• In one scene, Amy clicks on a URL for Lifewire, but she’s taking to the domain instead of
  • Pictures that were sent in messages opened automatically, just popping up all over Amy’s desktop.
  • The copyright on Google Maps was 2017. Yet the film takes place in 2014, which you are shown frequently in Amy’s calendar and other places.
  • Screenflow 5.0, the recording software used was released at the end of October 2014, the dates didn’t seem to fully coincide.
  • At one point, Amy clicks on a link to, but a article opens. Interestingly, on the Google page, the Telegraph article was the second link, but not the link she clicked on. To further this one, on the Google search results, the page is listed with a 2014 date, but when you open it the address bar clearly says 2016 (even though the page text is edited to be 2014). Also, I looked the article up, it is clearly from 2016.
  • While they adjusted many of the dates you see, there were inconsistencies. For example, a date would appear as August 21, 2014 on one view, but that same article would list May 25, 2014 in another view.
  • While Amy was logged into her computer as a fake user (to share a clean desktop), she was getting pop-ups from her real account for iMessages.

These were a few of the technical inconsistencies that I noticed… but there were other problems that I saw with the film as well… again they are minor points (again hidden in a spoiler tag):


  • Amy tells Bilel that she has an older sister, but when she’s talking about her fake name, she said her father named his first daughter after a song… but his first daughter would be her older sister.
  • Amy’s a journalist, but never uses proper capitalization or punctuation when she writes.
  • Amy is initially super concerned about her privacy, but then gives a clear view out of her window. I do believe that this faux pas is an import aspect of the film, but it seems very unlikely that she would throw caution to the wind like this.
  • Another red flag for Bilel should have been when Amy said she lived in South London initially and then, when she gives him the view out her window says that it is East London.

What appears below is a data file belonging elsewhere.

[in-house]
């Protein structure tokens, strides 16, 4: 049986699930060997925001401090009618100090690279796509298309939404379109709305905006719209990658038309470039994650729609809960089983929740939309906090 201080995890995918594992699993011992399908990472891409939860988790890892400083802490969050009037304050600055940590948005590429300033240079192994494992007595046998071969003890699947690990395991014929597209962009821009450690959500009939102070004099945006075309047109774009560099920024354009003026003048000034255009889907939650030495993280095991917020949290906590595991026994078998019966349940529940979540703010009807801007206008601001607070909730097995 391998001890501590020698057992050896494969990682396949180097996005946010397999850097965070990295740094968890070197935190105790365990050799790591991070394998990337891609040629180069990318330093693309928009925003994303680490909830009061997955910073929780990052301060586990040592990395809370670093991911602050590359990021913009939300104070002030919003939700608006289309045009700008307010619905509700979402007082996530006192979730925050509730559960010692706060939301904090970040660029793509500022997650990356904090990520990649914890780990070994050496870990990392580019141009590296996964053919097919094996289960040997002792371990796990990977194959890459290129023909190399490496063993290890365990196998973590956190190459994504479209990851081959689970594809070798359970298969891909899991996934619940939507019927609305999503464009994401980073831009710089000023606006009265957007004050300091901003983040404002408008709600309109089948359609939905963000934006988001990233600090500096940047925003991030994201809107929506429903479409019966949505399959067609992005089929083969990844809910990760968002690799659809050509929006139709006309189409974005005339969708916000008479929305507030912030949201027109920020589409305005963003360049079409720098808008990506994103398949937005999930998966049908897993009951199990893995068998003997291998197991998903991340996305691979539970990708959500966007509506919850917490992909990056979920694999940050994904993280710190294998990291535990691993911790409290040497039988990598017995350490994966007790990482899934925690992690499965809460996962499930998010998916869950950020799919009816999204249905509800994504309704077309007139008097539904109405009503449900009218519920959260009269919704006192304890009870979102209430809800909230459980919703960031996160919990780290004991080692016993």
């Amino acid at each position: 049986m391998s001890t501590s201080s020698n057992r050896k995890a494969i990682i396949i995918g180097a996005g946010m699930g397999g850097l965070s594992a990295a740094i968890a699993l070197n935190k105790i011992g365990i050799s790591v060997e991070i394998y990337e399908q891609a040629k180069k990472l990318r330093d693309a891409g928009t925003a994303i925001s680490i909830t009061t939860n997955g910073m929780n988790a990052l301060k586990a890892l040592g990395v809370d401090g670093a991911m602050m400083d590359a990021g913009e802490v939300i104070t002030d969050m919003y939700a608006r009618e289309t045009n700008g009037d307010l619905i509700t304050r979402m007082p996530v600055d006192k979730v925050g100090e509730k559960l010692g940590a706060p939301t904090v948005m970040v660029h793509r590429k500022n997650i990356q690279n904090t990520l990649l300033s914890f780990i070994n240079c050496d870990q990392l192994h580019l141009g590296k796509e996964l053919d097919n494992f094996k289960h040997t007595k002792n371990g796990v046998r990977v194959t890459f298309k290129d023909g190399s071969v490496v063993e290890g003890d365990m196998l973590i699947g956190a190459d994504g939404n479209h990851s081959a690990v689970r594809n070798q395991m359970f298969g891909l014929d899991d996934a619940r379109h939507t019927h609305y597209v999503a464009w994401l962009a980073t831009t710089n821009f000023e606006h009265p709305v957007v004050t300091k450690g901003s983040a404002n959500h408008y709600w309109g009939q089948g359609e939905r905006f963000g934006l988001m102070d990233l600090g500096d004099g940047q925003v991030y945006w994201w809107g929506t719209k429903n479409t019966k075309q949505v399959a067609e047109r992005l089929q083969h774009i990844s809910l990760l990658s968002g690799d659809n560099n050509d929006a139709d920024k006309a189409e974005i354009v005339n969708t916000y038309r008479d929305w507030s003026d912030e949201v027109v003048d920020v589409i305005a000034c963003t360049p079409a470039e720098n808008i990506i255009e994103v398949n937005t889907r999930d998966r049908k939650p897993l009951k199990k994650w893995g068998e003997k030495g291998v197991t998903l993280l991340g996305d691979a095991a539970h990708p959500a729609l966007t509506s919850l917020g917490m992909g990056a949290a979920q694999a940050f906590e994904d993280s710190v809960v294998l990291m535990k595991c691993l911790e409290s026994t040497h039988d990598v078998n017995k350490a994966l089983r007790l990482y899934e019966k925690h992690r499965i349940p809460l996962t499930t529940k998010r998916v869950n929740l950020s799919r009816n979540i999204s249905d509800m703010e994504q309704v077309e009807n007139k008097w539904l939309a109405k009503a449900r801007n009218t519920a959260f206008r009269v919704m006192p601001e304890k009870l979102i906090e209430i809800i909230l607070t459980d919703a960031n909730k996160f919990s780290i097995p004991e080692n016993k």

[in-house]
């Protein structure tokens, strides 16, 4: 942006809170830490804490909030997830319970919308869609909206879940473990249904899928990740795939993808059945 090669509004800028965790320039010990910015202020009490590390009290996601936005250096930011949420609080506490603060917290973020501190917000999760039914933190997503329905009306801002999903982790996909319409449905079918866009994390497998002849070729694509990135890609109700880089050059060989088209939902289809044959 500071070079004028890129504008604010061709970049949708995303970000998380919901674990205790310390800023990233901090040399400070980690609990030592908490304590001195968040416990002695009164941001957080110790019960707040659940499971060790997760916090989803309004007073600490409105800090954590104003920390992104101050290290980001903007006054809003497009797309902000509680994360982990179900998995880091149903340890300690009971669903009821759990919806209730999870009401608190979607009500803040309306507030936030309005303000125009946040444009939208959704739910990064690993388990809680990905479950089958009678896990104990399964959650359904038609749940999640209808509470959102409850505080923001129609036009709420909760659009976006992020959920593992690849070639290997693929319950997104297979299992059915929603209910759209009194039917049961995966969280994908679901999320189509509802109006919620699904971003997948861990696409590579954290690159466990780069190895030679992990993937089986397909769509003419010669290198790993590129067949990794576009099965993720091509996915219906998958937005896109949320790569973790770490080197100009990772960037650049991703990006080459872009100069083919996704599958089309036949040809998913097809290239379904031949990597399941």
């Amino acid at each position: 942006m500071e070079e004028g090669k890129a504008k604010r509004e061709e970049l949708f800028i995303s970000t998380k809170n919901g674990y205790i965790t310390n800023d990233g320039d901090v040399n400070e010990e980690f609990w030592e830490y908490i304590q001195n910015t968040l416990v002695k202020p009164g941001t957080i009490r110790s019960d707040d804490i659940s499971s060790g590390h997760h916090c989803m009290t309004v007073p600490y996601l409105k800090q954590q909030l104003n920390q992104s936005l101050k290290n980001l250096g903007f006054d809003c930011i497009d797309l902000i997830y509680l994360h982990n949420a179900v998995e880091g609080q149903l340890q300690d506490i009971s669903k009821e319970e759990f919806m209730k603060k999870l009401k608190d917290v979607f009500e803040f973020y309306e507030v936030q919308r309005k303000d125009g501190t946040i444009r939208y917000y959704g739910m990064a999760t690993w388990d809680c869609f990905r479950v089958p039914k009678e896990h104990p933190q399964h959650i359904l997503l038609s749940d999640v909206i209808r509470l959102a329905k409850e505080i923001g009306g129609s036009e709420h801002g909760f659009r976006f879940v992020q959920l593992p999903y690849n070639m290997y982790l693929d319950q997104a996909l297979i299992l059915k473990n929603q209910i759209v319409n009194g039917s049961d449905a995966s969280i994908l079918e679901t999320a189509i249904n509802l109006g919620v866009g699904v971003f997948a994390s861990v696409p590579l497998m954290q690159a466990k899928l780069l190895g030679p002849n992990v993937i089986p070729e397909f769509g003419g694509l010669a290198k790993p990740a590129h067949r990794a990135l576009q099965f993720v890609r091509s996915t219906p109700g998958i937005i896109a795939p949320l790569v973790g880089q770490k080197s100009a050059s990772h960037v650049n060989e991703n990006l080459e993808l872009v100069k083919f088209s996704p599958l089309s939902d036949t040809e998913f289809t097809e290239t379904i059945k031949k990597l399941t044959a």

Again, none of these were major issues – in fact, they are barely minor issues… but as the count started to grow, I knew that I wouldn’t feel comfortable rating the film at 5-stars, even though it will be for many people. I highly recommend watching this film, it truly is fascinating.

Profile will be released in theaters on May 14.


Movie title: Profile

Movie description: Profile follows an undercover British journalist in her quest to bait and expose a terrorist recruiter through social media, while trying not to be sucked in by him and lured into becoming a militant extremist herself. The thriller is co-led by Valene Kane (Rogue One: A Star Wars Story) and Shazad Latif (“Star Trek: Discovery”). Profile is inspired by the 2015 nonfiction bestseller In the Skin of a Jihadist by a French journalist who now has round-the-clock police protection and has changed her name to Anna Erelle. The Berlin Film Festival and SXSW award-winning thriller plays out entirely on a computer in the Screenlife format, pioneered by Searching and Unfriended creator Timur Bekmambetov.

Date published: 2021-05-14

Director(s): Timur Bekmambetov

Actor(s): Valene Kane, Shazad Latif

Genre: Thriller

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  • Cerebral Cinema
  • White Knuckle Flick